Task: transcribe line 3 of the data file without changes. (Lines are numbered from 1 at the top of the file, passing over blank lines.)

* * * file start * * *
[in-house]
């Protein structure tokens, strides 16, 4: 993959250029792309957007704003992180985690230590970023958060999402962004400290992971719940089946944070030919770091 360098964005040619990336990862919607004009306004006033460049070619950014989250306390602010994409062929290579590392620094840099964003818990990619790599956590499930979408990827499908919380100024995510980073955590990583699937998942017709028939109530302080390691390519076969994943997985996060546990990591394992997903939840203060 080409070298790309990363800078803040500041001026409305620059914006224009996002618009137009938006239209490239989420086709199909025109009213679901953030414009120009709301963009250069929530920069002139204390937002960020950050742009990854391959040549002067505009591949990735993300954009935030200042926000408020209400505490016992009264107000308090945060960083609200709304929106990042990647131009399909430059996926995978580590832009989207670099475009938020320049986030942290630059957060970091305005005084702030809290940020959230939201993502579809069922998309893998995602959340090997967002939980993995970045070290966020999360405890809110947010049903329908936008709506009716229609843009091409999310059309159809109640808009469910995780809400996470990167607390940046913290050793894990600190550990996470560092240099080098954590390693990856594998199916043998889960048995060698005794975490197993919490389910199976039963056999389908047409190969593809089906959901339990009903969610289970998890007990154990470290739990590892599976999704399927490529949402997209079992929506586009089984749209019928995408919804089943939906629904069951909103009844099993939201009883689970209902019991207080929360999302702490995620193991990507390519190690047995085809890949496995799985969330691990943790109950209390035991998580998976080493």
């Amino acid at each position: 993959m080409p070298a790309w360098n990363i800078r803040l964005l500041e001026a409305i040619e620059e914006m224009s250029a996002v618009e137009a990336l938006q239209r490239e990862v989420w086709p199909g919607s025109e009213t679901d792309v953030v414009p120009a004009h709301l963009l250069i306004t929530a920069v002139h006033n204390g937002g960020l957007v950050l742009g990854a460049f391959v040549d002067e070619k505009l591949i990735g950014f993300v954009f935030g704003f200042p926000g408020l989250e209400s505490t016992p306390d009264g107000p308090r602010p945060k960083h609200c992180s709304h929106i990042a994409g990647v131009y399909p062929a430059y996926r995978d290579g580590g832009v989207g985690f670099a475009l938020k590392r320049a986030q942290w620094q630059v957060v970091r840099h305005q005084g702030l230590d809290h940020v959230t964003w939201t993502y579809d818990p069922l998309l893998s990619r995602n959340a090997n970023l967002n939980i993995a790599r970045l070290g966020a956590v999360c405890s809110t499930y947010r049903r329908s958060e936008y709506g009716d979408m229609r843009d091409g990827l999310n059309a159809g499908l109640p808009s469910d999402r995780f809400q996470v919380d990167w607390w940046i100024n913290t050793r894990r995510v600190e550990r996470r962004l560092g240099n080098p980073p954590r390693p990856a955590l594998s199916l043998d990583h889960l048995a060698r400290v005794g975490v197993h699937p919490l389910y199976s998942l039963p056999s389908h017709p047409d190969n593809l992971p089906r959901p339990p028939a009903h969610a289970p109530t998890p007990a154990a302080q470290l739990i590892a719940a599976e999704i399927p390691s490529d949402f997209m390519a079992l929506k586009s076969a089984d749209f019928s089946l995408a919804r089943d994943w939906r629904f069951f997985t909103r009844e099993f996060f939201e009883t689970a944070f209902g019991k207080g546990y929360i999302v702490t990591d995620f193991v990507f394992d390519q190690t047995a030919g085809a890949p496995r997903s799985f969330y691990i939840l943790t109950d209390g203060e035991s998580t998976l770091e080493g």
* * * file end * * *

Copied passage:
């Amino acid at each position: 993959m080409p070298a790309w360098n990363i800078r803040l964005l500041e001026a409305i040619e620059e914006m224009s250029a996002v618009e137009a990336l938006q239209r490239e990862v989420w086709p199909g919607s025109e009213t679901d792309v953030v414009p120009a004009h709301l963009l250069i306004t929530a920069v002139h006033n204390g937002g960020l957007v950050l742009g990854a460049f391959v040549d002067e070619k505009l591949i990735g950014f993300v954009f935030g704003f200042p926000g408020l989250e209400s505490t016992p306390d009264g107000p308090r602010p945060k960083h609200c992180s709304h929106i990042a994409g990647v131009y399909p062929a430059y996926r995978d290579g580590g832009v989207g985690f670099a475009l938020k590392r320049a986030q942290w620094q630059v957060v970091r840099h305005q005084g702030l230590d809290h940020v959230t964003w939201t993502y579809d818990p069922l998309l893998s990619r995602n959340a090997n970023l967002n939980i993995a790599r970045l070290g966020a956590v999360c405890s809110t499930y947010r049903r329908s958060e936008y709506g009716d979408m229609r843009d091409g990827l999310n059309a159809g499908l109640p808009s469910d999402r995780f809400q996470v919380d990167w607390w940046i100024n913290t050793r894990r995510v600190e550990r996470r962004l560092g240099n080098p980073p954590r390693p990856a955590l594998s199916l043998d990583h889960l048995a060698r400290v005794g975490v197993h699937p919490l389910y199976s998942l039963p056999s389908h017709p047409d190969n593809l992971p089906r959901p339990p028939a009903h969610a289970p109530t998890p007990a154990a302080q470290l739990i590892a719940a599976e999704i399927p390691s490529d949402f997209m390519a079992l929506k586009s076969a089984d749209f019928s089946l995408a919804r089943d994943w939906r629904f069951f997985t909103r009844e099993f996060f939201e009883t689970a944070f209902g019991k207080g546990y929360i999302v702490t990591d995620f193991v990507f394992d390519q190690t047995a030919g085809a890949p496995r997903s799985f969330y691990i939840l943790t109950d209390g203060e035991s998580t998976l770091e080493g």